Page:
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Key to Controlling Mosquitoes May Reside in Their Gut Microbiota

Image of mosquito larvae courtesy of Adobe Stock
Like many other mosquito species, the common house mosquito requires certain vitamins to grow. These nutrients are extremely unstable in aquatic environments, and UGA researchers have found that gut microbes have to produce these components continuously in order for organisms like mosquito larvae to develop. Image of mosquito larvae courtesy of Adobe Stock.
To most people, mosquitoes are a nuisance. To University of Georgia entomologist Michael Strand, learning about their development processes could lead to new approaches in mosquito control. “What our study brought home is that vitamin instability is a key factor in why aquatic organisms like mosquitoes are so dependent on their gut microbiota,” said Professor Strand.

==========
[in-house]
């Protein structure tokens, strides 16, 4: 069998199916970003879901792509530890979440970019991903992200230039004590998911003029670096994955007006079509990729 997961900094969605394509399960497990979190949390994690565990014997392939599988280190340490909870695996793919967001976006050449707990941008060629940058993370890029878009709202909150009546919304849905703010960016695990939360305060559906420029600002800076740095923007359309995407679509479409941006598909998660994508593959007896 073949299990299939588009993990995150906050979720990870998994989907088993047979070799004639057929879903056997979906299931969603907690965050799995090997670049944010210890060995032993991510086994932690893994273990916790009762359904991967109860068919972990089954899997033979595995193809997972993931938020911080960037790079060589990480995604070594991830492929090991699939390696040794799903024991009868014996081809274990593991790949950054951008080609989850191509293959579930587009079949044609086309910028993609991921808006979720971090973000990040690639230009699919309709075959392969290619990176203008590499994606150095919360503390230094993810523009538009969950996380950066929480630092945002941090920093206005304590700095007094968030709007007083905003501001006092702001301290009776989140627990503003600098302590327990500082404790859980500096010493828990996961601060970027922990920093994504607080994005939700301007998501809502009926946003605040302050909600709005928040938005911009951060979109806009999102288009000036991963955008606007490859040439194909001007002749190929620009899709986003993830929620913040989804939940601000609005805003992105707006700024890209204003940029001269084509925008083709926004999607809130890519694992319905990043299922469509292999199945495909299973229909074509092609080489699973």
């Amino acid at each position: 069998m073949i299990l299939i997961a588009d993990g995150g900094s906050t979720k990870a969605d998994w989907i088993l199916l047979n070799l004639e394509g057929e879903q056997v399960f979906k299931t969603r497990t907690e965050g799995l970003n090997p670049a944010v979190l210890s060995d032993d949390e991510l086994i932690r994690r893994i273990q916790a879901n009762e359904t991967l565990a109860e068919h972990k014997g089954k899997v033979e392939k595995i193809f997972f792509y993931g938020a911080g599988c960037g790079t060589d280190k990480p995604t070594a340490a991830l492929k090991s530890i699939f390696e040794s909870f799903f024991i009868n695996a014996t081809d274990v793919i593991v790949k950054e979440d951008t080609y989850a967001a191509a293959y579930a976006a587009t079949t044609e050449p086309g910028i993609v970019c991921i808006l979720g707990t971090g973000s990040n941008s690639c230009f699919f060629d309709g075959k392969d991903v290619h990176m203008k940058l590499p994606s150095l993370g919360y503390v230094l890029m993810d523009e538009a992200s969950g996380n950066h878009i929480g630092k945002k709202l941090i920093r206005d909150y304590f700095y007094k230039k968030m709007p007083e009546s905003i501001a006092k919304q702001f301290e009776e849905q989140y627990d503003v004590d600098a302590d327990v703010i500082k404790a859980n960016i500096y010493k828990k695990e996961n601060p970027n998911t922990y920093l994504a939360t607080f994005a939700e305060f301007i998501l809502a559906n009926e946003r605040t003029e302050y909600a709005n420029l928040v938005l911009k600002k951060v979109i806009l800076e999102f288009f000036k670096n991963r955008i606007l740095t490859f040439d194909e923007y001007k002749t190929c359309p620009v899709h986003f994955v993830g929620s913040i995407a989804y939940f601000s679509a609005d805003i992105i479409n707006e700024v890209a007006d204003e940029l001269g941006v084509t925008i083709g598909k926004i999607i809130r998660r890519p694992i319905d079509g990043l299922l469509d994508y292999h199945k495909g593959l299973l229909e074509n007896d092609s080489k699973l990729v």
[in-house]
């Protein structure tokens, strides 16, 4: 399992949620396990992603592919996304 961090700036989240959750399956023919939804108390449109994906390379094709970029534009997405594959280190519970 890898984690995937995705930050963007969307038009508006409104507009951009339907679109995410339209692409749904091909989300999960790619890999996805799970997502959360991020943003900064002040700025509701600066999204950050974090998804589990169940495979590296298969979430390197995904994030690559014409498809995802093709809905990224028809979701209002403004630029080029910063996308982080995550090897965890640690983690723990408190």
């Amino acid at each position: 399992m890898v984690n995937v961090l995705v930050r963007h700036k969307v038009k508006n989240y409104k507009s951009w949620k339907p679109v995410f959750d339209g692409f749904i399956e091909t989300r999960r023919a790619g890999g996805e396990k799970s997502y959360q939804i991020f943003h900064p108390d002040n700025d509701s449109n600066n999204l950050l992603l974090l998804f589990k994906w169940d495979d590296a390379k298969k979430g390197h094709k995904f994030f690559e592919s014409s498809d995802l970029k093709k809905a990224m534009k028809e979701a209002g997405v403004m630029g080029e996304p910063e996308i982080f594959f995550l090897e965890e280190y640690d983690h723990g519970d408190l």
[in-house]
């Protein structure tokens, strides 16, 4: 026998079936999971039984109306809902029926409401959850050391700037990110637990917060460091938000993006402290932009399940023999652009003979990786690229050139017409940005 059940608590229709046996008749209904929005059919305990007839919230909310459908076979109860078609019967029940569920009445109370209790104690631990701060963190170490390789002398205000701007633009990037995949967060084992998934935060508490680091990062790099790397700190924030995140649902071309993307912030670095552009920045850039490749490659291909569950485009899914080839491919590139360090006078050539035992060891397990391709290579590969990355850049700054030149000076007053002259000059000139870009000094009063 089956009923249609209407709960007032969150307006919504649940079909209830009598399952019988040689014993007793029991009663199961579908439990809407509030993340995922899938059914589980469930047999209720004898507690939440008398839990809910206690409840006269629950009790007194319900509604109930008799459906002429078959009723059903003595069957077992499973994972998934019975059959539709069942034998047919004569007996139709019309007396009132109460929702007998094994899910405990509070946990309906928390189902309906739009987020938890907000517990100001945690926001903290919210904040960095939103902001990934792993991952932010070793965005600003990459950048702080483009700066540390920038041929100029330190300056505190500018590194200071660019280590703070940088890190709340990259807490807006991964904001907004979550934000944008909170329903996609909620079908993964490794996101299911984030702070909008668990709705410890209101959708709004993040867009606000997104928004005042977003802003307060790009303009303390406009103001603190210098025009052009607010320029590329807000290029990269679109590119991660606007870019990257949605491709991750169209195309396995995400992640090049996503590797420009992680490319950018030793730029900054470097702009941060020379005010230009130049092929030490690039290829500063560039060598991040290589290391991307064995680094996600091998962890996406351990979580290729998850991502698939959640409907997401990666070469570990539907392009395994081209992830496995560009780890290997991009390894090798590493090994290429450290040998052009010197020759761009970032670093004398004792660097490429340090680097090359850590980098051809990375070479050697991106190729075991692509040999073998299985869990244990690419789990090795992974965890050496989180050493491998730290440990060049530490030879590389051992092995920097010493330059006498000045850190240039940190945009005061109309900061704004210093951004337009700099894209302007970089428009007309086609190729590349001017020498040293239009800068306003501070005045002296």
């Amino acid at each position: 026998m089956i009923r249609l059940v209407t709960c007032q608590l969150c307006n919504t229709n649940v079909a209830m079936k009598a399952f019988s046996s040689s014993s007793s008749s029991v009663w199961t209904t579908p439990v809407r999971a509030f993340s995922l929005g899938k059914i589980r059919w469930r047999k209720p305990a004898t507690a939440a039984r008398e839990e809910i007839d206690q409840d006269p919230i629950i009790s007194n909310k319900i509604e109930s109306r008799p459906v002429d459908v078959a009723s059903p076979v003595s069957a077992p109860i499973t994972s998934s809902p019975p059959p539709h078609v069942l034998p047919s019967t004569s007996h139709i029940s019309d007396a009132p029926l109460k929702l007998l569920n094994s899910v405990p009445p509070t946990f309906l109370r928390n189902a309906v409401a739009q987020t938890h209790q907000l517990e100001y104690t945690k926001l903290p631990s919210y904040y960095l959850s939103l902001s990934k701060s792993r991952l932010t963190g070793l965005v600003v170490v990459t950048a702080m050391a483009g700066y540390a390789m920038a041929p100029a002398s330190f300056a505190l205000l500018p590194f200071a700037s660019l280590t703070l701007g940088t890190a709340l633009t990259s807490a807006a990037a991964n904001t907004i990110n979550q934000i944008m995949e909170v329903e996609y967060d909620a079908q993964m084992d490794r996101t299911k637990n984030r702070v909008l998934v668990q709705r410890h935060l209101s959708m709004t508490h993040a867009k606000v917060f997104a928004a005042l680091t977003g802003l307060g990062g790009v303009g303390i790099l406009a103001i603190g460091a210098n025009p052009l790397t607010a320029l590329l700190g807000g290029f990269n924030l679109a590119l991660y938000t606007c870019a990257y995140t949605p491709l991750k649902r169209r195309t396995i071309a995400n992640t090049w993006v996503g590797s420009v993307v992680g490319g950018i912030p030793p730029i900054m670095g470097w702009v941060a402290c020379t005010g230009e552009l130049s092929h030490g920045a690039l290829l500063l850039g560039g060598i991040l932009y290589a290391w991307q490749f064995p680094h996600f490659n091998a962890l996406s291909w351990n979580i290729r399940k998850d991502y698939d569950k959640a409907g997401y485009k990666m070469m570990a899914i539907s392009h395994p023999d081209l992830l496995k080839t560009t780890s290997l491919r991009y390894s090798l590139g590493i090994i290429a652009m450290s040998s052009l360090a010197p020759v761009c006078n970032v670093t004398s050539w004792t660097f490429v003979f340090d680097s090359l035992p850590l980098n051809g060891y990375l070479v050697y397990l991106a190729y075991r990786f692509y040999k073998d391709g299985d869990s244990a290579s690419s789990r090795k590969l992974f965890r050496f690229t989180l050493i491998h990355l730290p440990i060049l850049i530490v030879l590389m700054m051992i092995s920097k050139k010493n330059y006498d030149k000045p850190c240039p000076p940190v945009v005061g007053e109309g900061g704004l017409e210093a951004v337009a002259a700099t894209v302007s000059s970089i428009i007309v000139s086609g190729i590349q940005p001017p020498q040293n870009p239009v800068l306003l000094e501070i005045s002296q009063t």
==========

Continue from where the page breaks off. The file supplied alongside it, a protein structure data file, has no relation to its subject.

Mosquito larvae develop in small, aquatic habitats like abandoned tires, birdbaths, or flowerpots that can range from abundant and nutrient complete to poor. Regardless of how they get nutrients to grow, mosquitoes and most other animals, including humans, harbor microorganisms in their digestive tracts to form what is called the gut microbiota.

Mosquitoes cannot grow normally beyond the larval stage without a gut microbiota, even when fed nutritionally complete diets. The research for this study was supported by the National Institutes of Health, USDA’s National Institute of Food and Agriculture Hatch Project, and the Pulliam endowment. For more information, read this University of Georgia Newswire article.

 
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